When I was much, much younger back in the 90s and obsessed with video games, I faked my way into one of the major industry gatherings which I won’t name, simply by pretending to be a “games journalist” and acting the part. A pack of fun looking business cards, a fake web site, and a cheap silk shirt was all it took. It’s incedible what people believe if you don’t break the air of sincerity. This was a harmless prank, but I can see how tempting it is to use this power for evil, and it’s evidenced by the fact that so much fraud continues to be successful.
How, besides education, do we turn off this trust-by-default gene? It’s really an evolutionary dead end.
If my mum knew about this she'd probably think I'm crazy, being afraid of someone running off with her stuff. But in the end I think "trust-by-default" is a good way of going about life and meeting new people. Also, there's still gut-feeling. Maybe I'm an outlier there but I'm pretty quick in determining if someone is being sincere or just sweet-talking me to get what he/she wants.
Personally, I feel the same way. But it's illogical. What data do you have that you're good at ferreting the genuine from the not?
That actually reminded me of a really cool poscast episode I listened to this week:
(A guy trying to get to the bottom of an indian call-center scam, leading to all sorts of pleasant interactions along the way)
I think that‘s what most people do. I‘m actually waiting for me to be „completely duped“ one time and deliberately exposing myself to this risk. However, my experience so far has lead me to believe: Most people are really nice and the few that aren‘t shouldn‘t really be tainting your interactions with others that you just happen to not know yet.
Not all societies are the same. Trust by default is a luxury in many parts of the world. Typically the rule of law is just non-existent in these places.
Every place around the world I've been to has been incredibly hospitable -- and the more besieged by war, or poverty, the more hospitable places tend to be. More so than your average street in the USA.
It's much easier to do business in the US/Europe, you can just put your credit card number in and stuff shows up at your door step, even if it's in the tens of thousands or more in value. Obviously, you can get taken in the modernized countries too, but much less and if you do there are legal avenues.
In poorer countries, you have to be a lot more careful who you deal with and need a lot of references because people have experiences getting burned too often. Any place that openly gives bribes to cops (I know tons, usually they are in poverty) also illustrate low trust. Hospitality doesn't display the deep trust that makes doing business in places like the US/Europe easier.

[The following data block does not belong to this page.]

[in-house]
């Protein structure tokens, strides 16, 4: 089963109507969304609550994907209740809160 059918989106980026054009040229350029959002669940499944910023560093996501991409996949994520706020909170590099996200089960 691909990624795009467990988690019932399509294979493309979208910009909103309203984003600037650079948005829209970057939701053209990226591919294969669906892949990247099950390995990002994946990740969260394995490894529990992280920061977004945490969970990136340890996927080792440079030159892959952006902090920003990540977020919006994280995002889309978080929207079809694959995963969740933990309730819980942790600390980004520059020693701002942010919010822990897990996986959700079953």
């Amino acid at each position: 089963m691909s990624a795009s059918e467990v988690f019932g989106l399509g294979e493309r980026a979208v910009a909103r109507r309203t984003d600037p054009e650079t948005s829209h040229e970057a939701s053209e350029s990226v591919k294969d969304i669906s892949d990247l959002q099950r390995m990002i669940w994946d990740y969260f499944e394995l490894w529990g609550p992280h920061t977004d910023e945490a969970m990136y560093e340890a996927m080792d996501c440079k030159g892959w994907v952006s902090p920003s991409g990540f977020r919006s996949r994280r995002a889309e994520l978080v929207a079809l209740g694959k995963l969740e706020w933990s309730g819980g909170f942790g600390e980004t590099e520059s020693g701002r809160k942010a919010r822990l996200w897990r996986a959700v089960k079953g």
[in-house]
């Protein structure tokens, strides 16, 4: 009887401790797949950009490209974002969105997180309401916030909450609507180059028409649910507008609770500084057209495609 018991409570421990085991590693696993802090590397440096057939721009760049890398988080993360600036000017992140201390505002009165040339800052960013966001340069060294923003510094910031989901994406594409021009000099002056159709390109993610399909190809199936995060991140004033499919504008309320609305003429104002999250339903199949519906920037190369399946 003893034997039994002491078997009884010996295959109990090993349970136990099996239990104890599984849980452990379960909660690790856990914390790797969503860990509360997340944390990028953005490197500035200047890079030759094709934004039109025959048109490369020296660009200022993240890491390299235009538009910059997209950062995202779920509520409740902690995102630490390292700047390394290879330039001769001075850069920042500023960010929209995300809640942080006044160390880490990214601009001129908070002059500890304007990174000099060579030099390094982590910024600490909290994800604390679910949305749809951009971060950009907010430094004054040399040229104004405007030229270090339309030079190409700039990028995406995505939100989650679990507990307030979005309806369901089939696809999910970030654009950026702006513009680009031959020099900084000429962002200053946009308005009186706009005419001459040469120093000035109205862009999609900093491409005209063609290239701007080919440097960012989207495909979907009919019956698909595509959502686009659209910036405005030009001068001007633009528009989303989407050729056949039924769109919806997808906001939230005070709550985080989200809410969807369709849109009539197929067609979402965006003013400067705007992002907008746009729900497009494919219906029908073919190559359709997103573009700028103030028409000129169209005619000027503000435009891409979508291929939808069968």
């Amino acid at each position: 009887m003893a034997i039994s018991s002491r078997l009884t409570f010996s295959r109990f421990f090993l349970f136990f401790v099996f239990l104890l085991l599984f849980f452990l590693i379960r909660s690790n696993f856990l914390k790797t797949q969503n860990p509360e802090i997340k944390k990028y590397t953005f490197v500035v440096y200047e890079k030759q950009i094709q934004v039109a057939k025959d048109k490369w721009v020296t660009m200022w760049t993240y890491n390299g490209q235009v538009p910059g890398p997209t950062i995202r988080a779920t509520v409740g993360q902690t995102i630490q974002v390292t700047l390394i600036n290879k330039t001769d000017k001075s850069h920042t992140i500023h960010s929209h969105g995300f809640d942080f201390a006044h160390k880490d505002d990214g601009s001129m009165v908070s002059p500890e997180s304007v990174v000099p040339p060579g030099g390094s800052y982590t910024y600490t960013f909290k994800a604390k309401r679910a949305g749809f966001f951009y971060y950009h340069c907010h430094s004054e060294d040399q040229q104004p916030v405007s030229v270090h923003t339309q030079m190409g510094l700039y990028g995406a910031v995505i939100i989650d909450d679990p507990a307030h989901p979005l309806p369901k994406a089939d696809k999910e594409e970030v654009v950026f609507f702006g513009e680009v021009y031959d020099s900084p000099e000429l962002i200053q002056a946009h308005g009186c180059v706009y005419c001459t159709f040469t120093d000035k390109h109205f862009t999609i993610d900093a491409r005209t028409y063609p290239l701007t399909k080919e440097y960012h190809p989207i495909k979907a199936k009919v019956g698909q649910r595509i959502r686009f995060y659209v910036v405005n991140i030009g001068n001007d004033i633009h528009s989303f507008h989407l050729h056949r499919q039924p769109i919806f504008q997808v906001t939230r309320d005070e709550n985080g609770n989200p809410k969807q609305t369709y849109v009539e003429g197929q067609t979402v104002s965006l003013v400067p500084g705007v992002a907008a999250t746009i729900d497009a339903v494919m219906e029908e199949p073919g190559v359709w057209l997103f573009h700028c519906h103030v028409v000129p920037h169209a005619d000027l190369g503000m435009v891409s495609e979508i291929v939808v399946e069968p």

For personal reasons, I'm not going to be specific. I'm just going to say many parts of Asia; just not Japan. It's not perfect and there are probably better measures, but this map gives you an idea: https://en.wikipedia.org/wiki/Corruption_Perceptions_Index
As lotsofpulp has already mentioned, your experience will be drastically different if you're just visiting and if you're not a native. I lived in Asia and I'm also native. My family is still there, and I visit from time to time. If you haven't conducted business or dealt with law enforcement, it's hard to have a full picture; especially if you're just passing by.
We don't look at a law of the jungle society and say "this is a functioning society" (even if technically it might be true: it does perform some functions).
Of course, we all flout these maxims daily, to varying degrees, from white lies to outright perjury. But viewed as a Tragedy of the Commons, there are people who will advance themselves by deliberately and consistently flouting them, to their own calculated advantage.
It'd also argue that it's a lot harder for the majority of people to convincingly act and lie than you think (especially when they don't feel desperate or have grown up in a safe environment that doesn't force them to learn how to behave contrary to their natural instincts).
I think you are trying to prove a point by making up stories.
Therefore I distrust your conclusions and arguments, not only because I disagree with them, but because I distrust you.
(I'm testing out turning off my trust-by-default gene ;)
I'd suggest that I neither believe nor disbelieve things that are unconfirmed. Instead, I consider that an anonymous person said such things and later correlate it with other observations.
It's not necessary to prematurely declare something (even to yourself) to be true or false.